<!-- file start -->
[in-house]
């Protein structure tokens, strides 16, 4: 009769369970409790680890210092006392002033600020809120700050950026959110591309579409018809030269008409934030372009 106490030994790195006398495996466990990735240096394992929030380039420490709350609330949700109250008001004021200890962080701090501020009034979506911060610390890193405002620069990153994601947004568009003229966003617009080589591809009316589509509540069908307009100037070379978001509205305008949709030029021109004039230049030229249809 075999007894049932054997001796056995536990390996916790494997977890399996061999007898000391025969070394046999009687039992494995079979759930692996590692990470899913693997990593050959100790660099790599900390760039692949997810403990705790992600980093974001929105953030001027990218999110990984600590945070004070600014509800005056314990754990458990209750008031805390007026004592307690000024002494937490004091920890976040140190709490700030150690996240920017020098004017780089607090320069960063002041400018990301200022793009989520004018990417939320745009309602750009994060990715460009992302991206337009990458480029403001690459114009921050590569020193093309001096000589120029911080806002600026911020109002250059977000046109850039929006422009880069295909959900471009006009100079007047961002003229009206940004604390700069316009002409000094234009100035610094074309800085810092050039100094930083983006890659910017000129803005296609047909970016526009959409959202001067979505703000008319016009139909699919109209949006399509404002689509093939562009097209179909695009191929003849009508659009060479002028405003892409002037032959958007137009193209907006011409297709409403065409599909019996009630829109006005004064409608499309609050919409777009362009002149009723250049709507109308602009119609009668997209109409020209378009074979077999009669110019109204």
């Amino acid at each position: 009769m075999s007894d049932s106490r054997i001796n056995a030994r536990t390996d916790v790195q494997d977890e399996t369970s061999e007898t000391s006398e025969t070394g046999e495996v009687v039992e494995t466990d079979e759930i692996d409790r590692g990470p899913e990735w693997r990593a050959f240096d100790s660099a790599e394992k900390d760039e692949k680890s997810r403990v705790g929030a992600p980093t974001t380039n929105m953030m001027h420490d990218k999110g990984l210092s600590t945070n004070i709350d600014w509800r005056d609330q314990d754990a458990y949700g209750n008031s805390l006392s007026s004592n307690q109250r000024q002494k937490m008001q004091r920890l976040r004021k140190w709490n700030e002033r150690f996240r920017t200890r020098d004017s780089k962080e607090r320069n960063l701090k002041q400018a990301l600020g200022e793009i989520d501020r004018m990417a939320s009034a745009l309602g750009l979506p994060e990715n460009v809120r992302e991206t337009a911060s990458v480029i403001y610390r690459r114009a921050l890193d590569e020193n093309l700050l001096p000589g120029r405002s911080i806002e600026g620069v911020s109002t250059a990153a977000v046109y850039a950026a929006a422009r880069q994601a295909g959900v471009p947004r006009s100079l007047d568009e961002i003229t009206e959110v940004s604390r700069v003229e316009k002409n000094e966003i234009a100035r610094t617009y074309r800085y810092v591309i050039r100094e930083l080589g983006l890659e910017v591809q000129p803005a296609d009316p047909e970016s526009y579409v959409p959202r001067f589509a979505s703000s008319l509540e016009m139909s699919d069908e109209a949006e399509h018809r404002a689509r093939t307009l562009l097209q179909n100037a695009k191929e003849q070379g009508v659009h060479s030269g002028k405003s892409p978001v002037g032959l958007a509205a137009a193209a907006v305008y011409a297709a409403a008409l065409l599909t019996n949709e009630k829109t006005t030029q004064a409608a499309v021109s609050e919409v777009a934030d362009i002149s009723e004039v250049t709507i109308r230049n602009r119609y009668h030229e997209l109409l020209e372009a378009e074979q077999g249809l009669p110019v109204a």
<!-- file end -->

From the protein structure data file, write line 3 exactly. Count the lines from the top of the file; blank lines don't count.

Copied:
């Amino acid at each position: 009769m075999s007894d049932s106490r054997i001796n056995a030994r536990t390996d916790v790195q494997d977890e399996t369970s061999e007898t000391s006398e025969t070394g046999e495996v009687v039992e494995t466990d079979e759930i692996d409790r590692g990470p899913e990735w693997r990593a050959f240096d100790s660099a790599e394992k900390d760039e692949k680890s997810r403990v705790g929030a992600p980093t974001t380039n929105m953030m001027h420490d990218k999110g990984l210092s600590t945070n004070i709350d600014w509800r005056d609330q314990d754990a458990y949700g209750n008031s805390l006392s007026s004592n307690q109250r000024q002494k937490m008001q004091r920890l976040r004021k140190w709490n700030e002033r150690f996240r920017t200890r020098d004017s780089k962080e607090r320069n960063l701090k002041q400018a990301l600020g200022e793009i989520d501020r004018m990417a939320s009034a745009l309602g750009l979506p994060e990715n460009v809120r992302e991206t337009a911060s990458v480029i403001y610390r690459r114009a921050l890193d590569e020193n093309l700050l001096p000589g120029r405002s911080i806002e600026g620069v911020s109002t250059a990153a977000v046109y850039a950026a929006a422009r880069q994601a295909g959900v471009p947004r006009s100079l007047d568009e961002i003229t009206e959110v940004s604390r700069v003229e316009k002409n000094e966003i234009a100035r610094t617009y074309r800085y810092v591309i050039r100094e930083l080589g983006l890659e910017v591809q000129p803005a296609d009316p047909e970016s526009y579409v959409p959202r001067f589509a979505s703000s008319l509540e016009m139909s699919d069908e109209a949006e399509h018809r404002a689509r093939t307009l562009l097209q179909n100037a695009k191929e003849q070379g009508v659009h060479s030269g002028k405003s892409p978001v002037g032959l958007a509205a137009a193209a907006v305008y011409a297709a409403a008409l065409l599909t019996n949709e009630k829109t006005t030029q004064a409608a499309v021109s609050e919409v777009a934030d362009i002149s009723e004039v250049t709507i109308r230049n602009r119609y009668h030229e997209l109409l020209e372009a378009e074979q077999g249809l009669p110019v109204a």